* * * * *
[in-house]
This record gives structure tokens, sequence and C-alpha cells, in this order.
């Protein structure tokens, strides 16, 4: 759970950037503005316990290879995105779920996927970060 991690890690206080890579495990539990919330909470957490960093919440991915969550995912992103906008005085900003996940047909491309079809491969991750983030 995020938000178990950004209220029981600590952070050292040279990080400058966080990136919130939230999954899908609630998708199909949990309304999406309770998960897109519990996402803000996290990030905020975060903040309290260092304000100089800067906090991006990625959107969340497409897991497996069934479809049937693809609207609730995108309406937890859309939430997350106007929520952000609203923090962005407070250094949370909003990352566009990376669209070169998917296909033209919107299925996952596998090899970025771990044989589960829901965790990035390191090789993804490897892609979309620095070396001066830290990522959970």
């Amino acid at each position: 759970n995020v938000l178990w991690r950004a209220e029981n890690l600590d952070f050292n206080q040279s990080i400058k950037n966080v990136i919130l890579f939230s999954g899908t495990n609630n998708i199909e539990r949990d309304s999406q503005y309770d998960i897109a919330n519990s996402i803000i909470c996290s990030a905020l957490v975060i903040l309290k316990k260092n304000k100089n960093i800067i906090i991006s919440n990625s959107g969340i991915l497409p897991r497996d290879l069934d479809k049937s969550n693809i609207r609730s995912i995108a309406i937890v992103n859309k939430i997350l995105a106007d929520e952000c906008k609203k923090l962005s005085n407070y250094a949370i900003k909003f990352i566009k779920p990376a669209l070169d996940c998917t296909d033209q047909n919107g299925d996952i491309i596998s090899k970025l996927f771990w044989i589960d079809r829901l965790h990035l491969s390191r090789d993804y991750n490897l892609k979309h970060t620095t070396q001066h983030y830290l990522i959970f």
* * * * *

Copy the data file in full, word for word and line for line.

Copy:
[in-house]
This record gives structure tokens, sequence and C-alpha cells, in this order.
């Protein structure tokens, strides 16, 4: 759970950037503005316990290879995105779920996927970060 991690890690206080890579495990539990919330909470957490960093919440991915969550995912992103906008005085900003996940047909491309079809491969991750983030 995020938000178990950004209220029981600590952070050292040279990080400058966080990136919130939230999954899908609630998708199909949990309304999406309770998960897109519990996402803000996290990030905020975060903040309290260092304000100089800067906090991006990625959107969340497409897991497996069934479809049937693809609207609730995108309406937890859309939430997350106007929520952000609203923090962005407070250094949370909003990352566009990376669209070169998917296909033209919107299925996952596998090899970025771990044989589960829901965790990035390191090789993804490897892609979309620095070396001066830290990522959970």
């Amino acid at each position: 759970n995020v938000l178990w991690r950004a209220e029981n890690l600590d952070f050292n206080q040279s990080i400058k950037n966080v990136i919130l890579f939230s999954g899908t495990n609630n998708i199909e539990r949990d309304s999406q503005y309770d998960i897109a919330n519990s996402i803000i909470c996290s990030a905020l957490v975060i903040l309290k316990k260092n304000k100089n960093i800067i906090i991006s919440n990625s959107g969340i991915l497409p897991r497996d290879l069934d479809k049937s969550n693809i609207r609730s995912i995108a309406i937890v992103n859309k939430i997350l995105a106007d929520e952000c906008k609203k923090l962005s005085n407070y250094a949370i900003k909003f990352i566009k779920p990376a669209l070169d996940c998917t296909d033209q047909n919107g299925d996952i491309i596998s090899k970025l996927f771990w044989i589960d079809r829901l965790h990035l491969s390191r090789d993804y991750n490897l892609k979309h970060t620095t070396q001066h983030y830290l990522i959970f």